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Normanby Hall Country Park

Normanby Hall Country Park is comprised of 300 acres of parkland, a Regency mansion, a farming museum and a Victorian walled garden.

House exterior by Barbara Ballard East Drawing Room by Barbara Ballard Normanby Hall was the home of the Sheffield family for over 400 years, former Dukes of Buckingham. They built Buckingham House in London and sold it to George III. It is now known as Buckingham Palace. In the 1820s Sir Robert Sheffield demolished the existing house at Normanby in the 1820s and built the house now on site. In Normanby’s rooms are collections of Regency, Victorian and Edwardian furniture accumulated over the centuries. The house was designed by Sir Robert Smirke and built between 1825-1830. Between 1906-1908 it was extended and altered using the designs of Walter Brierley.

In the grounds by Barbara Ballard Snowdrops, daffodils, and rhododendrons dot the parkland. In the woodland are mature beeches, oaks and sweet chestnuts. Of special note are the Tulip tree, the Handkerchief tree and the Holm Oak, rarely found as far north as Normanby. The grounds are replete with dozens of species of birds, butterflies, wild flowers and unusual types of fungi.

Visitors can enjoy self-guided nature trails in the grounds. Adding to the attractions is a deer park with red and fallow deer. Also in the grounds are an original ice house, a Victorian laundry, and coach house and stables.

The Walled Garden by Barbara Ballard The one acre Victorian walled garden was built in 1817 and restored in 1997. Victorian vegetable, flower and trainer fruit varieties are grown using traditional organic techniques. In the glasshouses are exotic ornamentals and luxury fruits like grapes and peaches. In the potting shed, bothy and head gardener's office are re-created working and living areas. On the south facing wall of the garden are glasshouses. The central pathway is lined with double herbaceous borders and spanned by wrought iron hoops supporting roses, clematis and honeysuckle. Trained apples and pears grow on the hoops over the main crossing path and also on the garden walls.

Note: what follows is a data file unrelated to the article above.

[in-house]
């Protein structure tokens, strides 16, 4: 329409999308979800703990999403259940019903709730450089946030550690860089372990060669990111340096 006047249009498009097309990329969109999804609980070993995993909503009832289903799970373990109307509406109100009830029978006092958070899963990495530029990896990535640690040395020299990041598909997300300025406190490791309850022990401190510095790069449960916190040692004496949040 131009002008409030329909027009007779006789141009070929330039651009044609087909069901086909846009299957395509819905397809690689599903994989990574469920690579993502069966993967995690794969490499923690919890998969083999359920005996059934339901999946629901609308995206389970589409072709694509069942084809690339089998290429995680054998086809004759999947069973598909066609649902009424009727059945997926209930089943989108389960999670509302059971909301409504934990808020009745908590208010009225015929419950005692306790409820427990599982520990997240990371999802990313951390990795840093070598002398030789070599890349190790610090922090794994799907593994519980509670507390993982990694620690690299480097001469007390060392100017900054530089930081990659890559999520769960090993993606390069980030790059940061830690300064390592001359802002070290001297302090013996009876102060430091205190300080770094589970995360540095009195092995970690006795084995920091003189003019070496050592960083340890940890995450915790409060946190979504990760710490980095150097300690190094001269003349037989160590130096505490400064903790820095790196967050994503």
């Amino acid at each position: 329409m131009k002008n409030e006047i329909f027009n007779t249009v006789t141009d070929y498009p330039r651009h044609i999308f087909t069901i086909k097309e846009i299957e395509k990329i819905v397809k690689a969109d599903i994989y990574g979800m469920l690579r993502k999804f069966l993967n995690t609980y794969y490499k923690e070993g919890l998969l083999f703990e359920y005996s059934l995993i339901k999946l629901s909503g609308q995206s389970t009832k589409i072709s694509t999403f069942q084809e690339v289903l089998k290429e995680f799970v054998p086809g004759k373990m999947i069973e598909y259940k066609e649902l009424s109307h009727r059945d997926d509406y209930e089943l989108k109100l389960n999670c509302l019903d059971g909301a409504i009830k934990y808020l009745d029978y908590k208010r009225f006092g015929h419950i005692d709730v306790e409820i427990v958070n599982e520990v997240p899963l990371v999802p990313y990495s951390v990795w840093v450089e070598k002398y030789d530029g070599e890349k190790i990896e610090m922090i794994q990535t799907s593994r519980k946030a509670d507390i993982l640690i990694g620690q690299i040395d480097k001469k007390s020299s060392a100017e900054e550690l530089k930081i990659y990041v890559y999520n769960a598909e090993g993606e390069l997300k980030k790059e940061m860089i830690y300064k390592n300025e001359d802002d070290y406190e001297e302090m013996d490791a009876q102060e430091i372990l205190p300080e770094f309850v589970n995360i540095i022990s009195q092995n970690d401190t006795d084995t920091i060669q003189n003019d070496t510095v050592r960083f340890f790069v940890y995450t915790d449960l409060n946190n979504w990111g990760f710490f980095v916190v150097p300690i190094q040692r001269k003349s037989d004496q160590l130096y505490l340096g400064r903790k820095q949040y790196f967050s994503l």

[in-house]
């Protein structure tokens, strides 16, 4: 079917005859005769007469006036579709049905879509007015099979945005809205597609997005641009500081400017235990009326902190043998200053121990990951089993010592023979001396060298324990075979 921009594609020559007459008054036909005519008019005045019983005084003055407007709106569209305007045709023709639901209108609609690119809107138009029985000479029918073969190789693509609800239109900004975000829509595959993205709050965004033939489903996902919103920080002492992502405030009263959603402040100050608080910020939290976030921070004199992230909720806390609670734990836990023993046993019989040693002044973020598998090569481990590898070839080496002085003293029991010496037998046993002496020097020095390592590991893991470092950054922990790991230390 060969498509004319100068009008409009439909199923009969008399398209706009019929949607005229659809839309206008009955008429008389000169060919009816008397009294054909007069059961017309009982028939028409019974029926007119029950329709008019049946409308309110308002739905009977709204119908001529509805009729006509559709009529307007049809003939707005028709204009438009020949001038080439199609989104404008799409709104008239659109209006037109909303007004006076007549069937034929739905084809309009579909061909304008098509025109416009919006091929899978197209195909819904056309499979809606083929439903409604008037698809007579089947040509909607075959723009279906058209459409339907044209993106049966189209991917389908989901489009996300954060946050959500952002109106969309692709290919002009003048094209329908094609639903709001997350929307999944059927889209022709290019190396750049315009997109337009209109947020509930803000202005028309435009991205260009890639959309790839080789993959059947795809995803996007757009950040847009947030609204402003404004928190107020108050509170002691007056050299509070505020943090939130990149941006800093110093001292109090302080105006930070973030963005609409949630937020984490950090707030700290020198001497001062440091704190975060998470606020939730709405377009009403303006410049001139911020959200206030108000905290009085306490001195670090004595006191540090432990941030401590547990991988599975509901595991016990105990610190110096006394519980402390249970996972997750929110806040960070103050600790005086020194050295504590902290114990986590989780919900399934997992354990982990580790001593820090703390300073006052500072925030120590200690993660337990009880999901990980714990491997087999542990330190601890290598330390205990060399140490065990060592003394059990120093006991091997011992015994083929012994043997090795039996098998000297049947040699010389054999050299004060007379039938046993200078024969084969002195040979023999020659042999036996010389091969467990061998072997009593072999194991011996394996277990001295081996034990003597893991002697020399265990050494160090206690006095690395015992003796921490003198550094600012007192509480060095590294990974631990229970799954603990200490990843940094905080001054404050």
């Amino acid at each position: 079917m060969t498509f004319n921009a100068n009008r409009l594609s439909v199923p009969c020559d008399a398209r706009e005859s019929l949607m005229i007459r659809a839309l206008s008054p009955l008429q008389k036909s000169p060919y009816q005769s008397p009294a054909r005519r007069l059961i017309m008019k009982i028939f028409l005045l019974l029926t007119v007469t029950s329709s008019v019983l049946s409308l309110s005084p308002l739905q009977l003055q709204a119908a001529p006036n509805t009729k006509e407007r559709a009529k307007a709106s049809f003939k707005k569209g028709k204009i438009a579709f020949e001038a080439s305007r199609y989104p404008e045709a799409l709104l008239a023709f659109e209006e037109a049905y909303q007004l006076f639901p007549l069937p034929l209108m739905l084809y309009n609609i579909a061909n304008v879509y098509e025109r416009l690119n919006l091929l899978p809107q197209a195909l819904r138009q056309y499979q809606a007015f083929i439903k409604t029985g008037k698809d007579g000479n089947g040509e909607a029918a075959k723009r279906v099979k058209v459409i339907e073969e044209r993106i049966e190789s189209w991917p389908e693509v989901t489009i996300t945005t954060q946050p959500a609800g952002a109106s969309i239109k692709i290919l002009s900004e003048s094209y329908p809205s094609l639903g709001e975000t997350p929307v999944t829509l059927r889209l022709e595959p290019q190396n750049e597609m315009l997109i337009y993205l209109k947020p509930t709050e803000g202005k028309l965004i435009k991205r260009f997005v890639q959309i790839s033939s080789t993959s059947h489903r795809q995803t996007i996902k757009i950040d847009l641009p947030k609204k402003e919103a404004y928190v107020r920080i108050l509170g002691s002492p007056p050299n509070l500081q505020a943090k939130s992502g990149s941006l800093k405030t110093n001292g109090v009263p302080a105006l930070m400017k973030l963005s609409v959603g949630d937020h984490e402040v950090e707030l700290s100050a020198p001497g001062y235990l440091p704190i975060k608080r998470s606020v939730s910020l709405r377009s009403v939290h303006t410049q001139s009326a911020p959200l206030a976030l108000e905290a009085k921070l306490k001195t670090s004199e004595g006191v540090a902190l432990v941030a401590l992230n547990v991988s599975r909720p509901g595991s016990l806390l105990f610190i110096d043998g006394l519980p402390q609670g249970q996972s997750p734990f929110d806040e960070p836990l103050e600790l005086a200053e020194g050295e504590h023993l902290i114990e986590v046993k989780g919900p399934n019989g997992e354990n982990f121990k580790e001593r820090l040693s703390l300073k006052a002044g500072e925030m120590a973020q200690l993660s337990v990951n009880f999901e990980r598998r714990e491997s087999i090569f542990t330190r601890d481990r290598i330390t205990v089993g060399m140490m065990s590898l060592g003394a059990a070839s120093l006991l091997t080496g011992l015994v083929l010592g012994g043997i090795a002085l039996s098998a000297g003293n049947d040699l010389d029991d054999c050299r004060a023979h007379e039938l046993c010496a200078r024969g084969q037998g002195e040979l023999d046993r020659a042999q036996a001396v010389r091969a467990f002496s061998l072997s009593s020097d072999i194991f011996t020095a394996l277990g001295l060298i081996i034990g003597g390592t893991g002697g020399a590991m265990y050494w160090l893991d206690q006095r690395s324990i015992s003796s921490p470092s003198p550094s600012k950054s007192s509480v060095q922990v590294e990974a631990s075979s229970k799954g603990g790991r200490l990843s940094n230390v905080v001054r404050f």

There is a collection of Victorian and scented leaf pelargoniums. In the vinery Victorian varieties of grapes are grown. The rear wall of the garden is home to passion flowers and clematis. A sub-tropical bed, outside the vinery, has displays of cannas, palms, dahlias, castor oil plants, and other species. In the Fern House are tender ferns and orchids. The Display House holds exotic ornamentals from all over the world. Near the walled garden is a living willow tunnel.

Farm machinery in the museum by Barbara Ballard Farm machinery in the museum by Barbara Ballard The Farming Museum gives visitors an insight into past rural life in North Lincolnshire. Large scale agricultural machinery such as binders and reapers are on display as well as smaller items such as fiddle drills and carding machines. There’s a re-created farm worker's kitchen, a wheelwright and coffin maker's workshop, a blacksmith's and a saddler's.

A miniature railway operates most Sundays in the summer. Children can enjoy the adventure playground.

Visitor Information

Normanby Hall Museum and Country Park
Four miles from Scunthorpe, Lincolnshire
Tel. 0 1724 720 588
Open: hall and museum, April-end Sep, daily, 10.30am-5pm; park and playground, year round, daily, 9am-dusk; walled garden, year round, daily, 10.30am--5pm
Tea-room; shop; caravan site; visitor centre; special events; adventure playground; duck ponds; peacocks; parking
Web: Normanby Hall Country Park

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Some of our Lincolnshire Articles
Above the Vaults
Normanby Hall Country Park
Lost Graves of Sempringham
Historic Lincolnshire Churches
Grimsthorpe Castle
Gainsborough Old Hall
St Peter’s Church
Church of St Peter and St Paul
Belton House
Heckington St Andrews Church
Croyland Abbey
Lincolnshire's Historic Churches, Part II
St Margaret of Antioch Church
St Marys Church, Stow-in-Lindsey
Other England Articles

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The English Garden
Gardens of the National Trust for Scotland
Gardens of England and Wales Open for Charity

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